Area artists paint Roanoke stormwater drains to raise awareness about pollution

Digital Originals

ROANOKE, Va. (WFXR) — Sections of Roanoke are looking a bit more colorful as local artists take to the streets. It’s all in an effort to bring awareness about stormwater pollution.

The Roanoke Arts Commission and the City of Roanoke’s Stormwater Utility has partnered together again to transform six storm drains into works of art.

“People don’t see the unseen,” said Danielle DeHart, the Environment Specialist for the City of Roanoke Stormwater Division. “They don’t think, like, trash it gets washed down the storm drain, goes to the creeks — it doesn’t get treated and it’s not cleaned. So anything that’s on the streets can get into the streams.”

A similar project was conducted in 2018. Five artists were chosen to paint six storm drain in the city.

The six drain locations chosen this year are along Melrose Avenue NW, Colonial Avenue SW, Garden City Boulevard SE, Ferncliff Avenue NW, Midvale Avenue, and Indian Village Lane SE.

Nikki Pynn is one of the artists chosen for this project. In 2019, she painted a stormwater drain and utility box in Blacksburg. Now, she’s bringing her talents to Roanoke and hopes to start a conversation with her storm drain mural, titled “School’s Out”.

“I find this to be a lot of fun, and I like having the motivation of something that will be in a environmental conversation.”

Her mural is located between Virginia Western Community College and Fishburn Park Elementary School. The art piece will include a school of Roanoke logperch, a local species of fish that has become endangered due to water pollution.

“I think that when people think about what they see — the subject matter that I’ve chosen and how I’ve chosen to present it — I hope that they’ll think about why you’re not supposed to do this as well,” said Pynn. “I hope it will be a conversation, not just a ‘oh look, it’s a painting.'”

Hunter Bell is another artist participating in the project; his mural is located on Indian Village Lane, along Wise Avenue. He focused on the concept of “Infinity” and “What Goes Around, Comes Around” when it comes to stormwater pollution.

“You can’t just consider yourself outside of the environment you’re a part of,” Bell explained. “We are one. I, Hunter, am not one. I am a part of something bigger, and so that’s what I wanted to highlight. That’s what I think is important for people to understand more.”

Bell says he can see why it’s easy for people to litter or leave trash in storm drains. However, he wants his piece to bring more light to the issue, as well as advise others to hold themselves accountable.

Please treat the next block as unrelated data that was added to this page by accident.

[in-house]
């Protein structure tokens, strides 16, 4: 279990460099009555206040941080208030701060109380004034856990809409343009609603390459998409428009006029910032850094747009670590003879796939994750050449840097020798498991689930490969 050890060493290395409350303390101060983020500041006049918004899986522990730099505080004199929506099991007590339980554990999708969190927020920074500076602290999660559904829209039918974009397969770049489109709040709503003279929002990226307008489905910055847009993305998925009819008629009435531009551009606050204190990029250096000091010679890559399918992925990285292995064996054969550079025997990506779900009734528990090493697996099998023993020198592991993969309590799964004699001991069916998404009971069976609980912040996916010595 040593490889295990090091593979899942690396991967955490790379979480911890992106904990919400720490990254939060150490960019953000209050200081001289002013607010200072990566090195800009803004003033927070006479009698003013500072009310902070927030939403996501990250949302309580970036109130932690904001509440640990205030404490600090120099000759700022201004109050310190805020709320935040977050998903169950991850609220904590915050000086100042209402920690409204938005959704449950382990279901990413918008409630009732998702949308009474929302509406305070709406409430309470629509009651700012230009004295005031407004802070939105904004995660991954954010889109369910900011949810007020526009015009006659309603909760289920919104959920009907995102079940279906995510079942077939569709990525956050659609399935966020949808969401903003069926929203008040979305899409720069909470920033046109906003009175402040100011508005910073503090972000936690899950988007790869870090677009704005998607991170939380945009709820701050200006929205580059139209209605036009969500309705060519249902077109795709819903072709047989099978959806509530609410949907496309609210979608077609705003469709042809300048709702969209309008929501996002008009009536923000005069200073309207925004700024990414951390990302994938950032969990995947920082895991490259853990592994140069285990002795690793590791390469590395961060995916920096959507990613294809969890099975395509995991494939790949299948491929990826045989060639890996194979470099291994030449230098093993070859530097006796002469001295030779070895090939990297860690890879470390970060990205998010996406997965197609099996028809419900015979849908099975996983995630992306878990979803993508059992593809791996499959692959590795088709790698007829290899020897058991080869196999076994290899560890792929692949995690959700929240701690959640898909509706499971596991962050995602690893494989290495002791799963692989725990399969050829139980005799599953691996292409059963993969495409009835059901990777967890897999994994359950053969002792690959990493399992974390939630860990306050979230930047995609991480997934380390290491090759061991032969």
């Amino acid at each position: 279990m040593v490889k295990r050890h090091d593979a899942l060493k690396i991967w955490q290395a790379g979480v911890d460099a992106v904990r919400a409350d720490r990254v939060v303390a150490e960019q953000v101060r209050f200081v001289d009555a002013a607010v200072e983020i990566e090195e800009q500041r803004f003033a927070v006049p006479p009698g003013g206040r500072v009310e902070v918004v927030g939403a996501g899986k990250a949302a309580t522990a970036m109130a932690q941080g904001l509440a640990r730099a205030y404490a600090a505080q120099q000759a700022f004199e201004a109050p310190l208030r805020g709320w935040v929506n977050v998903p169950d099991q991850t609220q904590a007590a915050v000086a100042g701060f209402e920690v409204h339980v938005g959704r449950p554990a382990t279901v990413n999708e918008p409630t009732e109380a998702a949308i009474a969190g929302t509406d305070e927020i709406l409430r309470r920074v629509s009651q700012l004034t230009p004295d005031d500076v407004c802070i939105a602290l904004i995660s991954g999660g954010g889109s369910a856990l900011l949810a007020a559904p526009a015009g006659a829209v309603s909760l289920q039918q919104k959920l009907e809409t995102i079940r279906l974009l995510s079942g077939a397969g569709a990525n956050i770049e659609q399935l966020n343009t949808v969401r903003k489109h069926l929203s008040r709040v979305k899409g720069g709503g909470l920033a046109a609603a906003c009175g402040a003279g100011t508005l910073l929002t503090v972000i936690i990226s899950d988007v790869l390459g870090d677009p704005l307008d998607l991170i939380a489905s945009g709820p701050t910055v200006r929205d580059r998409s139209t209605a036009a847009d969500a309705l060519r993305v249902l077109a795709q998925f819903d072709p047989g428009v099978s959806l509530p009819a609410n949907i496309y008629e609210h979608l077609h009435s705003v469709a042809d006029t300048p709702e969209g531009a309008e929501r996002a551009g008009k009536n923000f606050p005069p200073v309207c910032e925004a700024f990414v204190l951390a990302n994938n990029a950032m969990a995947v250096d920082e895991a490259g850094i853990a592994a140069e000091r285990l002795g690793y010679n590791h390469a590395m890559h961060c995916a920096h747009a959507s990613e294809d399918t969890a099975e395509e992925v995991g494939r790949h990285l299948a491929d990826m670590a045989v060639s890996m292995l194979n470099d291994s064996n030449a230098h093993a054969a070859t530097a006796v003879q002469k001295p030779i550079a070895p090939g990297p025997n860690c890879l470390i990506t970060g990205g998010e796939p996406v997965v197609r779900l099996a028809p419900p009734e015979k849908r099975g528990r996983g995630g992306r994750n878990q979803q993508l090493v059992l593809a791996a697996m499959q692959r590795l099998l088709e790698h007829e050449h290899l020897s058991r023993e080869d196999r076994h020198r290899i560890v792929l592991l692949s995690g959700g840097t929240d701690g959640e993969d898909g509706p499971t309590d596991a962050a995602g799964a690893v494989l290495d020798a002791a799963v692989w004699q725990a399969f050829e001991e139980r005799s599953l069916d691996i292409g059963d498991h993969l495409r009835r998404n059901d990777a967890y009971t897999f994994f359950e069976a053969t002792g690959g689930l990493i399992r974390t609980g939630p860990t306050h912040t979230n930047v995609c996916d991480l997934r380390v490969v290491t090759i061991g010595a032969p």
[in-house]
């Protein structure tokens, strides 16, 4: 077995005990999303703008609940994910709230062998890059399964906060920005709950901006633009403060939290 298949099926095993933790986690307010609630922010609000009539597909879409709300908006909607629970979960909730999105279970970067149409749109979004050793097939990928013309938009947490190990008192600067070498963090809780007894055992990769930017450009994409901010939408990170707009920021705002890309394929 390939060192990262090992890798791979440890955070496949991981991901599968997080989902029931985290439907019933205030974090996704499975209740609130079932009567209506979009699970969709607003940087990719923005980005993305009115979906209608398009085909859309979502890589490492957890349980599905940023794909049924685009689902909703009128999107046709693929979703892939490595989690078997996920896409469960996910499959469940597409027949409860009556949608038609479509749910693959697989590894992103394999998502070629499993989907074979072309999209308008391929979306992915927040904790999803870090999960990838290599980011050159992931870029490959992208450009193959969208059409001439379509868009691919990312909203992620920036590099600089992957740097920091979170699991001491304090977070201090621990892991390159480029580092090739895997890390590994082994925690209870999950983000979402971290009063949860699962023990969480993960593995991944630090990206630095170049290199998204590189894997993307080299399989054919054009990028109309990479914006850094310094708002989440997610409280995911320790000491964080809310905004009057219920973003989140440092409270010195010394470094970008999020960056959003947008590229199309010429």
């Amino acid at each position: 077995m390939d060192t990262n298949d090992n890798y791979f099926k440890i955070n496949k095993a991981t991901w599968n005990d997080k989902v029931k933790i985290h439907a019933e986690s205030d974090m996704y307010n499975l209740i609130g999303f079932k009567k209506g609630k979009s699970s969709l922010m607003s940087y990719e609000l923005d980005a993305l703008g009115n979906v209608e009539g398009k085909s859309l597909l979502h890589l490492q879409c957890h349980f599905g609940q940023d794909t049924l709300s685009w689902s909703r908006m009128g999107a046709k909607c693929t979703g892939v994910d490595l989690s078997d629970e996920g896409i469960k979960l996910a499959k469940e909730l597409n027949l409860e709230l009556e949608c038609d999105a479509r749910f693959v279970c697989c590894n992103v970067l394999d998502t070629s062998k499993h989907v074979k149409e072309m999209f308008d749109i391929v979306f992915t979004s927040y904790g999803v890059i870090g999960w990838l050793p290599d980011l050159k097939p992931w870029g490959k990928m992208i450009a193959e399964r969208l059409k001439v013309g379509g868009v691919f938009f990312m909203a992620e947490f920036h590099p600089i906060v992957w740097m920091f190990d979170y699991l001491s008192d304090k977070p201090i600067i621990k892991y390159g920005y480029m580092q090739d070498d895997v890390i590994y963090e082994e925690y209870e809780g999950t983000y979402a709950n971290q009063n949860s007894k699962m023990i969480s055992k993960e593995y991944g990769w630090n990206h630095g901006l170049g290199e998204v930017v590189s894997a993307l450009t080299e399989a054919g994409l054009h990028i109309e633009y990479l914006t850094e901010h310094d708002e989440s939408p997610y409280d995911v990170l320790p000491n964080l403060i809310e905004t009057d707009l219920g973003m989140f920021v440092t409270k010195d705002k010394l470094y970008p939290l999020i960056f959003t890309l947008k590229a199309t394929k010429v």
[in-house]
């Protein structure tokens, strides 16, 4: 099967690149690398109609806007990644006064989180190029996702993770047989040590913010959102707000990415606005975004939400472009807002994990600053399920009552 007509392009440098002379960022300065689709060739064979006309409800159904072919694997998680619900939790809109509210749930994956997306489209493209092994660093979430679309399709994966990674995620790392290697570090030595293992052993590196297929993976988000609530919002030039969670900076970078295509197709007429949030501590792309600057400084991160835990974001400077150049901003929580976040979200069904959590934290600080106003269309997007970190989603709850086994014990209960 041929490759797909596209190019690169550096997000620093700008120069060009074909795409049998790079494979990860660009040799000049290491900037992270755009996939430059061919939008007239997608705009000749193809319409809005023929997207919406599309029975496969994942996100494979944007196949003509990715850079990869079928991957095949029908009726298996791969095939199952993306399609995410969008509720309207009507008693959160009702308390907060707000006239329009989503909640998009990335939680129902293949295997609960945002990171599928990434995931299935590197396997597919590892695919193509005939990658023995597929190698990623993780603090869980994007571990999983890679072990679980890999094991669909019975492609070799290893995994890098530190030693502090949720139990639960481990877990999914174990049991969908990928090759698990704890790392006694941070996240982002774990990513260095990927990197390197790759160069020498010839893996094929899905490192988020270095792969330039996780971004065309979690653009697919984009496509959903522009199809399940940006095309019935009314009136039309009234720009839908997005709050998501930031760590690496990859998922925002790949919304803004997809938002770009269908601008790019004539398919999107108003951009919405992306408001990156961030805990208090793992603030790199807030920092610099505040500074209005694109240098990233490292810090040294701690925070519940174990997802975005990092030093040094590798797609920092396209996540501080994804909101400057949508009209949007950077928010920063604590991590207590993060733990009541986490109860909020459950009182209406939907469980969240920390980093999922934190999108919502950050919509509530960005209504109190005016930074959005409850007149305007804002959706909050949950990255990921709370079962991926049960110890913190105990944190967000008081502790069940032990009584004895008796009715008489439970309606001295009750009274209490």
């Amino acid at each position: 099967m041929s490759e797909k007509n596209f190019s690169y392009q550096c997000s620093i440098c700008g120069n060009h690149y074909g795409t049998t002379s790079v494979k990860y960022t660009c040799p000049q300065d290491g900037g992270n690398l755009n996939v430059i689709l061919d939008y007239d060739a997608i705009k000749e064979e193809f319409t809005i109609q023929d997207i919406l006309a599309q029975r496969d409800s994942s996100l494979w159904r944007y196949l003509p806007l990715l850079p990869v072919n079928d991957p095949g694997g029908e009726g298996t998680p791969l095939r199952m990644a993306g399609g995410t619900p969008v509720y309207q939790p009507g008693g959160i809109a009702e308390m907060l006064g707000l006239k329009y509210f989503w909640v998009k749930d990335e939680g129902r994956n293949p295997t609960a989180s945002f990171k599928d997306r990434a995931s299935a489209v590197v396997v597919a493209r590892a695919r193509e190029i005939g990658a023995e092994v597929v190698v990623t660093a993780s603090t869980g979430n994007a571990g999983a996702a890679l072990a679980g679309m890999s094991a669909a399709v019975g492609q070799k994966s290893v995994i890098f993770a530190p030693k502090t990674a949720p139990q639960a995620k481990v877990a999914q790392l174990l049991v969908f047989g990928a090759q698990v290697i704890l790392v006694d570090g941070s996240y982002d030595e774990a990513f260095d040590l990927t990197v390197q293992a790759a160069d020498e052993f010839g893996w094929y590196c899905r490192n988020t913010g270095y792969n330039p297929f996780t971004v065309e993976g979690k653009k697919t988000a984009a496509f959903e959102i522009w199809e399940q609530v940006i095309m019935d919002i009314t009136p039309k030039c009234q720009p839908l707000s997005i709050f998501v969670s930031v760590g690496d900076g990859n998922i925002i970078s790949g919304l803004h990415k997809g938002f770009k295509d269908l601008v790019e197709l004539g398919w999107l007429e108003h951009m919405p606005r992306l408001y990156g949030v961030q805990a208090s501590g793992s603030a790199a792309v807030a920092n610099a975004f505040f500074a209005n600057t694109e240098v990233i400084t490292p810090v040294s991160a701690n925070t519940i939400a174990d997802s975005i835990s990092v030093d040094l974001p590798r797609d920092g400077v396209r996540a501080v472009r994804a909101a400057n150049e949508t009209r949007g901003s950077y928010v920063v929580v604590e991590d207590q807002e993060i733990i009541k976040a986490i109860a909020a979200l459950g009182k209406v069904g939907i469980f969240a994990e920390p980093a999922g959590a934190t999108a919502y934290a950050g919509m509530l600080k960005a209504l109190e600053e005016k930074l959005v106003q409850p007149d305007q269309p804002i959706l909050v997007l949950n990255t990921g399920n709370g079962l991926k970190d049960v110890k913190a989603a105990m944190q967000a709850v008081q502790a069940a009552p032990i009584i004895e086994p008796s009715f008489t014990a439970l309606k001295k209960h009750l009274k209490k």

“I wanted to bring awareness to the actions people take,” Bell said. “People can be really reasonable, but they can also be senseless and unintentional. I think any time we can remind people what they’re doing, and to take some accountability, that’s when change happens. It’s not about shaming people, it’s just about reminding them. “

“Especially with storm drains, where people toss things out without really considering what they’re doing. People litter — not because they hate the environment, not because they have to — because they just aren’t really thinking about it,” Bell said. “And so the more times we can get people on that train, I think it really helps to change.”

DeHart says the goal of this project is to get more people to pay attention to storm drains, which usually go unnoticed by the public.

“Just making that awareness of seeing it and kind of ‘the river starts here’ kind of concept — that what we do on land has an impact on the water,” DeHart said.

Keeping the little things in mind is important, according to DeHart. Here are some ways you can prevent stormwater pollution:

  • Dispose of litter properly.
  • Do not dump anything down storm drains. This includes paints, oils, and other chemicals and cleaners.
  • Pick up after your pet. Pet waste contains a high amount of bacteria.
  • Consider using pesticides and fertilizers sparingly.

The stormwater drains are being decorated with high-traffic paint, which usually lasts about five years. The City of Roanoke will seal the murals every year to aid the longevity of the artwork.

Artists are still working on their storm drain murals. This story will be updated as the art pieces are completed.

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